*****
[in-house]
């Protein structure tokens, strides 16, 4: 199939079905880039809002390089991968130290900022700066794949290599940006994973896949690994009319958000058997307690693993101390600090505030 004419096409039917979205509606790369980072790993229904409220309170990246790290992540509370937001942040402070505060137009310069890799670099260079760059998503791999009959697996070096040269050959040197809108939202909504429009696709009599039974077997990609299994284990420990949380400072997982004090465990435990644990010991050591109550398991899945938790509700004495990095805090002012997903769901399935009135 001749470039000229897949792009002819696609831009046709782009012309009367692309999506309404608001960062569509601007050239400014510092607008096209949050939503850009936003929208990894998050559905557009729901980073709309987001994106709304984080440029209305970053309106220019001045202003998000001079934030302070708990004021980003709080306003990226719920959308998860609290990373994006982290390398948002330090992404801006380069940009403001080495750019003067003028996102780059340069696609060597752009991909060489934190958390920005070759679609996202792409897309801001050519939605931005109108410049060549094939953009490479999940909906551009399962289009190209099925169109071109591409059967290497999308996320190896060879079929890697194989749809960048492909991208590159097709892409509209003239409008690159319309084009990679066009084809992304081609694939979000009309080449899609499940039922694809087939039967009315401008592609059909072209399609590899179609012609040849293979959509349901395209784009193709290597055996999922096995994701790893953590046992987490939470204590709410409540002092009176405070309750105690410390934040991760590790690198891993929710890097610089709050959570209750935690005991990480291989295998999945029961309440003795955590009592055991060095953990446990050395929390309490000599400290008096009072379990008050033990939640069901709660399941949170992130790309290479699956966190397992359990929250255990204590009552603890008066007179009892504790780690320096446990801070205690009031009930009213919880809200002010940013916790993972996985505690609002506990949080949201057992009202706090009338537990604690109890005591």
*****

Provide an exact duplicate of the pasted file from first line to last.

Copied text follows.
[in-house]
């Protein structure tokens, strides 16, 4: 199939079905880039809002390089991968130290900022700066794949290599940006994973896949690994009319958000058997307690693993101390600090505030 004419096409039917979205509606790369980072790993229904409220309170990246790290992540509370937001942040402070505060137009310069890799670099260079760059998503791999009959697996070096040269050959040197809108939202909504429009696709009599039974077997990609299994284990420990949380400072997982004090465990435990644990010991050591109550398991899945938790509700004495990095805090002012997903769901399935009135 001749470039000229897949792009002819696609831009046709782009012309009367692309999506309404608001960062569509601007050239400014510092607008096209949050939503850009936003929208990894998050559905557009729901980073709309987001994106709304984080440029209305970053309106220019001045202003998000001079934030302070708990004021980003709080306003990226719920959308998860609290990373994006982290390398948002330090992404801006380069940009403001080495750019003067003028996102780059340069696609060597752009991909060489934190958390920005070759679609996202792409897309801001050519939605931005109108410049060549094939953009490479999940909906551009399962289009190209099925169109071109591409059967290497999308996320190896060879079929890697194989749809960048492909991208590159097709892409509209003239409008690159319309084009990679066009084809992304081609694939979000009309080449899609499940039922694809087939039967009315401008592609059909072209399609590899179609012609040849293979959509349901395209784009193709290597055996999922096995994701790893953590046992987490939470204590709410409540002092009176405070309750105690410390934040991760590790690198891993929710890097610089709050959570209750935690005991990480291989295998999945029961309440003795955590009592055991060095953990446990050395929390309490000599400290008096009072379990008050033990939640069901709660399941949170992130790309290479699956966190397992359990929250255990204590009552603890008066007179009892504790780690320096446990801070205690009031009930009213919880809200002010940013916790993972996985505690609002506990949080949201057992009202706090009338537990604690109890005591």